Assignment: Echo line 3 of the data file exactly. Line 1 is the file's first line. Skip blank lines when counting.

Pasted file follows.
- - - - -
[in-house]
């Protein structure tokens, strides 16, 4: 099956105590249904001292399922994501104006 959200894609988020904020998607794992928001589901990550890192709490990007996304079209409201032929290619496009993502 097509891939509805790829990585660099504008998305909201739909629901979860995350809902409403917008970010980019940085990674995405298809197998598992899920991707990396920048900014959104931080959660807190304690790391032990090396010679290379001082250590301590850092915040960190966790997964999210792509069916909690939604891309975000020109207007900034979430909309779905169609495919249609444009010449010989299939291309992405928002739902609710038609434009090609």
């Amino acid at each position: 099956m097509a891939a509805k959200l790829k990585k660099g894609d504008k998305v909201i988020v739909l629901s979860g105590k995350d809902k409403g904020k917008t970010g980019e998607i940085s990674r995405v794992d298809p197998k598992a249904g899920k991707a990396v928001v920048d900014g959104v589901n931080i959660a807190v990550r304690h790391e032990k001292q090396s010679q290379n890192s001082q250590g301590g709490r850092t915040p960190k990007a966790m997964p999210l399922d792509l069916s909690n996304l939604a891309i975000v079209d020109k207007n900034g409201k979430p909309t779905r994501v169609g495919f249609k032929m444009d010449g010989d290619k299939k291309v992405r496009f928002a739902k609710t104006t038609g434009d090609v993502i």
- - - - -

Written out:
């Amino acid at each position: 099956m097509a891939a509805k959200l790829k990585k660099g894609d504008k998305v909201i988020v739909l629901s979860g105590k995350d809902k409403g904020k917008t970010g980019e998607i940085s990674r995405v794992d298809p197998k598992a249904g899920k991707a990396v928001v920048d900014g959104v589901n931080i959660a807190v990550r304690h790391e032990k001292q090396s010679q290379n890192s001082q250590g301590g709490r850092t915040p960190k990007a966790m997964p999210l399922d792509l069916s909690n996304l939604a891309i975000v079209d020109k207007n900034g409201k979430p909309t779905r994501v169609g495919f249609k032929m444009d010449g010989d290619k299939k291309v992405r496009f928002a739902k609710t104006t038609g434009d090609v993502i």